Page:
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Supreme Judicial Court of Maine.

STATE of Maine v. Brett MORRISON.

Docket No. Cum-96-786.

Decided: October 01, 1998

Before WATHEN, C.J., and CLIFFORD, RUDMAN, and DANA, JJ. Andrew Ketterer, Attorney General, Donald W. Macomber, Asst. Atty. Gen., Kathleen Roberts, Asst. Atty. Gen., Augusta, ME, for State. Kevin R. Heffernan, Portland, ME, for defendant.

[¶ 1] Defendant Brett Morrison appeals from judgments entered in the Superior Court (Cumberland County, Atwood, J.) on a jury verdict convicting him of theft by deception (17-A M.R.S.A. § 354(1) & 362(2)(A) (1983)) and forgery (17-A M.R.S.A. § 703(1)(A) & (2)(A) (1983 & Supp.1997)).   On appeal, defendant argues that the court (Saufley, J.) abused its discretion when it denied his pretrial request for court-appointed counsel and when it found that he had waived his right to counsel.   Defendant also contends that there was insufficient evidence to convict him of forgery.   Finding no error, we affirm the judgments.

[¶ 2] Defendant was indicted for theft by deception and forgery, and filed a motion for appointment of counsel, accompanied by a financial affidavit.   In his affidavit, he claimed an approximate annual income of $40,000 and personal property valued in excess of $15,000.   The court denied his motion and continued his arraignment for four days to permit him to retain counsel.   Defendant was arraigned as scheduled and retained counsel for arraignment only.   The court on subsequent occasions continued the case for trial in order to permit him to retain counsel.   Despite his earlier representations to the court, defendant was still without counsel on the day of trial.   The court fully advised him of his right to counsel prior to trial and on the day of trial.   Although defendant described his unsuccessful efforts to hire a number of counsel who demanded large retainers, even when asked, he did not suggest that his financial affidavit was in error.   The court explicitly found that his actions and statements demonstrated a waiver of his right to counsel.   After a trial in which he represented himself, defendant was convicted on both counts.   Prior to sentencing, defendant again requested the appointment of counsel and for the first time, revealed in a corrected financial affidavit that he had no annual income.   The court appointed counsel for defendant and thereafter sentenced him.   This appeal followed.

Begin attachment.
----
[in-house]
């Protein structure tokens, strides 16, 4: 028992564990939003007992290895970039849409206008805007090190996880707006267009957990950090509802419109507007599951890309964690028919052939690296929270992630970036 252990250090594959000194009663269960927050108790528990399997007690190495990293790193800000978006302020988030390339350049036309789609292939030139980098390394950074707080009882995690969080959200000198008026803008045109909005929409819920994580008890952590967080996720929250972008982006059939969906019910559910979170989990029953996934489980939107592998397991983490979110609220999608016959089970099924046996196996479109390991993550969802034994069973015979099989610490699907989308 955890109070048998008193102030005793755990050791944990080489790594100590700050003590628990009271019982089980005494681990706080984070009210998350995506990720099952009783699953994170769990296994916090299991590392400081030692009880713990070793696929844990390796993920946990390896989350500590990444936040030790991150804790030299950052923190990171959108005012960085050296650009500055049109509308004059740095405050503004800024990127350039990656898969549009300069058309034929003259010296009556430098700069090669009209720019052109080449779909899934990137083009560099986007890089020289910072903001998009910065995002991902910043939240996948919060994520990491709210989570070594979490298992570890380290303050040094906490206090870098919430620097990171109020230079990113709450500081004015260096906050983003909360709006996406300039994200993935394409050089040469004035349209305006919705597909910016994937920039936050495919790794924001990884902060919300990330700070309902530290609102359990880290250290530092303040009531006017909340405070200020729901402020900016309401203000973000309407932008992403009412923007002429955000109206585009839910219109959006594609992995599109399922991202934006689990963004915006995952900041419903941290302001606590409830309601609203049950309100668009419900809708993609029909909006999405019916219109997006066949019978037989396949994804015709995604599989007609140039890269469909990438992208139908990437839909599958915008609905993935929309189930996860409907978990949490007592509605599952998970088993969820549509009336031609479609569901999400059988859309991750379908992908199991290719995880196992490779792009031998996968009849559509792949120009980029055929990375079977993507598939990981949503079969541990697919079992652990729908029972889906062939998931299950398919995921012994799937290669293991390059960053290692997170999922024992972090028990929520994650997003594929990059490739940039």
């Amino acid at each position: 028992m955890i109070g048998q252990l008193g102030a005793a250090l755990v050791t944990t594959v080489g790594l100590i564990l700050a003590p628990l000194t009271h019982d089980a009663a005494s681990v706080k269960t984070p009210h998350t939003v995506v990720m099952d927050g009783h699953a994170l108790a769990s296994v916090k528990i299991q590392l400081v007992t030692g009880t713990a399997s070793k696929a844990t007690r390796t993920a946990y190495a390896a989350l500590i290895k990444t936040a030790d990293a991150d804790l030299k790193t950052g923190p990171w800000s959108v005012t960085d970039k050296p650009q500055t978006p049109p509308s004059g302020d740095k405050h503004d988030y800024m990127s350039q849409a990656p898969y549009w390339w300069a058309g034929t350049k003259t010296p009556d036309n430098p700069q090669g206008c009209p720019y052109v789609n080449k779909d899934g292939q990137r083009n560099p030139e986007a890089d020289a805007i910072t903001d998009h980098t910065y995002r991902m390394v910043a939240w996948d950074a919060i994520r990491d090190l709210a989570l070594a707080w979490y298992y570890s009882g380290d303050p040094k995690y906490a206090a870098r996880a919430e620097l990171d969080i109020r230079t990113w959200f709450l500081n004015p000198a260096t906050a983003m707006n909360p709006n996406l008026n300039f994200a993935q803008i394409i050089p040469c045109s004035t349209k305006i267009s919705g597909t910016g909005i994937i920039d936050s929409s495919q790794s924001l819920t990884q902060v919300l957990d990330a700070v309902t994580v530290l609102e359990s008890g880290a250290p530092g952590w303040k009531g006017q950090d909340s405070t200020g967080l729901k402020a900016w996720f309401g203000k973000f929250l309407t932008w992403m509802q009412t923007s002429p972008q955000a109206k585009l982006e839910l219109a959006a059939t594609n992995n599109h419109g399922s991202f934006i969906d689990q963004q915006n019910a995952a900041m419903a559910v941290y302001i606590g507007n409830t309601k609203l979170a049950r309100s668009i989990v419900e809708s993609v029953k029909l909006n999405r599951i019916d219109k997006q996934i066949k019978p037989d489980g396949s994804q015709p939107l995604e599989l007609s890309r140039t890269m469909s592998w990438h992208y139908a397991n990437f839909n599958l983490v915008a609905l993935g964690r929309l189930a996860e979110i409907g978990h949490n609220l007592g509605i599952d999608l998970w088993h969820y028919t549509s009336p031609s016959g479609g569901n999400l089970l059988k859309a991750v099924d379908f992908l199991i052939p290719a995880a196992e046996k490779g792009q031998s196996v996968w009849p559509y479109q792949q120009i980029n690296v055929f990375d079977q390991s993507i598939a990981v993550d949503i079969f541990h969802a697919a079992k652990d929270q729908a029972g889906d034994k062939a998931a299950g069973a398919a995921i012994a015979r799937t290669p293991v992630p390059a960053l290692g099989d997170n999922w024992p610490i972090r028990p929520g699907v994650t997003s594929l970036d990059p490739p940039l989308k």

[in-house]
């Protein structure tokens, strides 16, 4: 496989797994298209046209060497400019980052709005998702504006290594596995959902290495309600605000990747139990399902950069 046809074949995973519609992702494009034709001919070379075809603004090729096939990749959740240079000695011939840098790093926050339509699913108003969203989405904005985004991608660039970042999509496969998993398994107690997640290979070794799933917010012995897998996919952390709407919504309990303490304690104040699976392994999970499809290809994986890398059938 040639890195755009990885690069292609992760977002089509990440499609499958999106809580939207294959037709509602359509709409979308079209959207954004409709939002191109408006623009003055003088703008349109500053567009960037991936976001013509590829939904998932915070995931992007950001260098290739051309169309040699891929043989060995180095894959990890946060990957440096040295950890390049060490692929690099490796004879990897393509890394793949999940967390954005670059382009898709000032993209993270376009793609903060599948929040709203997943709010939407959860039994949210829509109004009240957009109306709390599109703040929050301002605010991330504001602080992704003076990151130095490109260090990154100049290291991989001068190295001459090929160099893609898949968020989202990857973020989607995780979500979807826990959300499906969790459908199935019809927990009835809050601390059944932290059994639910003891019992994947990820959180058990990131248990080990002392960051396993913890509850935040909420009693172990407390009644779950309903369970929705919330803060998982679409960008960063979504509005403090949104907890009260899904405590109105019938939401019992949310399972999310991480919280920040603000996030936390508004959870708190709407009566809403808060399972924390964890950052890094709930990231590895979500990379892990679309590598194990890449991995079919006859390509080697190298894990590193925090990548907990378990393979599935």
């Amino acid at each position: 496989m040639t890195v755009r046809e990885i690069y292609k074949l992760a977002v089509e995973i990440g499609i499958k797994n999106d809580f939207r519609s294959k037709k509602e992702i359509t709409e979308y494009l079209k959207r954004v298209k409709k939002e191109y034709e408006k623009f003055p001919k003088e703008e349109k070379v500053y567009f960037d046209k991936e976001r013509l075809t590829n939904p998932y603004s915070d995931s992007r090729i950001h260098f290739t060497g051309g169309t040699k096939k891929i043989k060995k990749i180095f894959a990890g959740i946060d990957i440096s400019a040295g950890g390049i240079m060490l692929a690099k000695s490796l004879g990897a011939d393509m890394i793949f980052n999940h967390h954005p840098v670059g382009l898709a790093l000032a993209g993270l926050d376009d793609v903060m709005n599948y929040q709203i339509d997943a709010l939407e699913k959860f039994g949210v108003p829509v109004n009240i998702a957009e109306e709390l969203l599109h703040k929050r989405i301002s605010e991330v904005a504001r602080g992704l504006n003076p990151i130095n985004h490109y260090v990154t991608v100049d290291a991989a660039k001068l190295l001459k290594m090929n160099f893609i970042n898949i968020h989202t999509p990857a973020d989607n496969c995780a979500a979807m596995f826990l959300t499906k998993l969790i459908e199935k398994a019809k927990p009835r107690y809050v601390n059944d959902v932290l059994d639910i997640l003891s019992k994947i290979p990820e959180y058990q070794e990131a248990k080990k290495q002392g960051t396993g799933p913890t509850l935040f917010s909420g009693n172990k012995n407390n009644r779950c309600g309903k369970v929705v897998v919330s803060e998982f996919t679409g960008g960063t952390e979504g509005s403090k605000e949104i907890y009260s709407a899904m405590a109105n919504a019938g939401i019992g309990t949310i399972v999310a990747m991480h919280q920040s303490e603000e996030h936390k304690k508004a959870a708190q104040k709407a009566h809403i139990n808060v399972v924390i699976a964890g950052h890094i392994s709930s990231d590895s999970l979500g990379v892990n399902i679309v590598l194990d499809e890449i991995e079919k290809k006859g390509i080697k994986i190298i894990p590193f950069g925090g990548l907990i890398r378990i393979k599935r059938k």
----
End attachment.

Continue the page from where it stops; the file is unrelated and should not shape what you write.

[¶ 3] Defendant initially contends that the court abused its discretion in refusing to appoint counsel for trial.   We disagree.   Defendant's initial financial affidavit claimed sufficient assets to allow the court to determine that he had the means to employ counsel.   See M.R.Crim.P. 44.

 [¶ 4] Defendant also argues that the court erred in finding that he knowingly and intelligently waived his right to counsel.   It is his burden to persuade us that the court's factual finding of a knowing and intelligent waiver was clearly erroneous.   See State v. Morrison, 567 A.2d 1350, 1351 (Me.1990).   The right of a criminal defendant to the assistance of counsel “cannot be manipulated so as to obstruct the orderly procedure in the courts or to interfere with the fair, efficient and effective administration of justice.”  State v. Ayers, 464 A.2d 963, 966 (Me.1983).   Once it is determined that the defendant has the means to retain counsel, his seemingly stubborn failure to hire an attorney may constitute a knowing and intelligent waiver.   Based on the facts defendant presented, the court did not err in finding such a waiver.

[¶ 5] Finally, defendant argues that the evidence was insufficient to convict him of forgery.   Contrary to his contention, the evidence was sufficient to allow a jury rationally to find beyond a reasonable doubt that defendant committed each of the elements of forgery.   See State v. Deering, 1998 ME 23, ¶ 12, 706 A.2d 582, 585.

The entry is:

Judgments affirmed.


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